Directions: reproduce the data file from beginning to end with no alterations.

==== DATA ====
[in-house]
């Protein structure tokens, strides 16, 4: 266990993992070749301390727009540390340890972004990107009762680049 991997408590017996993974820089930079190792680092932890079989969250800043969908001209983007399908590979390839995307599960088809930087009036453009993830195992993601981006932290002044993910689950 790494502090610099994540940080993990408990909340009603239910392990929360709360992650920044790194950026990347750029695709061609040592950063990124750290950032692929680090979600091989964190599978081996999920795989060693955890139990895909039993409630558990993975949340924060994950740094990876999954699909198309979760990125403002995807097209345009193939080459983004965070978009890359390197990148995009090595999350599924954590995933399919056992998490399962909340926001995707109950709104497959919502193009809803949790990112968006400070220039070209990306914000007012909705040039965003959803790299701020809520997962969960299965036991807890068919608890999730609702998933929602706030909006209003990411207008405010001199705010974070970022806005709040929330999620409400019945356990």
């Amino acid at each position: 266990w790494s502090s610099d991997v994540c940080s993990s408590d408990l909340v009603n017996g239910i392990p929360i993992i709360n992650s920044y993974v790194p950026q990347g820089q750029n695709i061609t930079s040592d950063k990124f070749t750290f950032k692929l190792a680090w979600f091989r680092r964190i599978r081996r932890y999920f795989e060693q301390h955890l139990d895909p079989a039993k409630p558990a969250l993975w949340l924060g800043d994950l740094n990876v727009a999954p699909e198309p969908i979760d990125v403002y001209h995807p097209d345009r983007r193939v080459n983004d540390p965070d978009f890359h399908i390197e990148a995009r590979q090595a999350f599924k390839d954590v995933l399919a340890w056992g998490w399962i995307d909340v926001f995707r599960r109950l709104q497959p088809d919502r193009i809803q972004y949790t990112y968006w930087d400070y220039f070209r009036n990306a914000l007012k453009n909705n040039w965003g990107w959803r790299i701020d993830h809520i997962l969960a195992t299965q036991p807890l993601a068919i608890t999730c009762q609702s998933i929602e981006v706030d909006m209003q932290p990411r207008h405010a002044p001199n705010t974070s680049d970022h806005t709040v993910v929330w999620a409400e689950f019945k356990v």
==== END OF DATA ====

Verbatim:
[in-house]
């Protein structure tokens, strides 16, 4: 266990993992070749301390727009540390340890972004990107009762680049 991997408590017996993974820089930079190792680092932890079989969250800043969908001209983007399908590979390839995307599960088809930087009036453009993830195992993601981006932290002044993910689950 790494502090610099994540940080993990408990909340009603239910392990929360709360992650920044790194950026990347750029695709061609040592950063990124750290950032692929680090979600091989964190599978081996999920795989060693955890139990895909039993409630558990993975949340924060994950740094990876999954699909198309979760990125403002995807097209345009193939080459983004965070978009890359390197990148995009090595999350599924954590995933399919056992998490399962909340926001995707109950709104497959919502193009809803949790990112968006400070220039070209990306914000007012909705040039965003959803790299701020809520997962969960299965036991807890068919608890999730609702998933929602706030909006209003990411207008405010001199705010974070970022806005709040929330999620409400019945356990």
């Amino acid at each position: 266990w790494s502090s610099d991997v994540c940080s993990s408590d408990l909340v009603n017996g239910i392990p929360i993992i709360n992650s920044y993974v790194p950026q990347g820089q750029n695709i061609t930079s040592d950063k990124f070749t750290f950032k692929l190792a680090w979600f091989r680092r964190i599978r081996r932890y999920f795989e060693q301390h955890l139990d895909p079989a039993k409630p558990a969250l993975w949340l924060g800043d994950l740094n990876v727009a999954p699909e198309p969908i979760d990125v403002y001209h995807p097209d345009r983007r193939v080459n983004d540390p965070d978009f890359h399908i390197e990148a995009r590979q090595a999350f599924k390839d954590v995933l399919a340890w056992g998490w399962i995307d909340v926001f995707r599960r109950l709104q497959p088809d919502r193009i809803q972004y949790t990112y968006w930087d400070y220039f070209r009036n990306a914000l007012k453009n909705n040039w965003g990107w959803r790299i701020d993830h809520i997962l969960a195992t299965q036991p807890l993601a068919i608890t999730c009762q609702s998933i929602e981006v706030d909006m209003q932290p990411r207008h405010a002044p001199n705010t974070s680049d970022h806005t709040v993910v929330w999620a409400e689950f019945k356990v």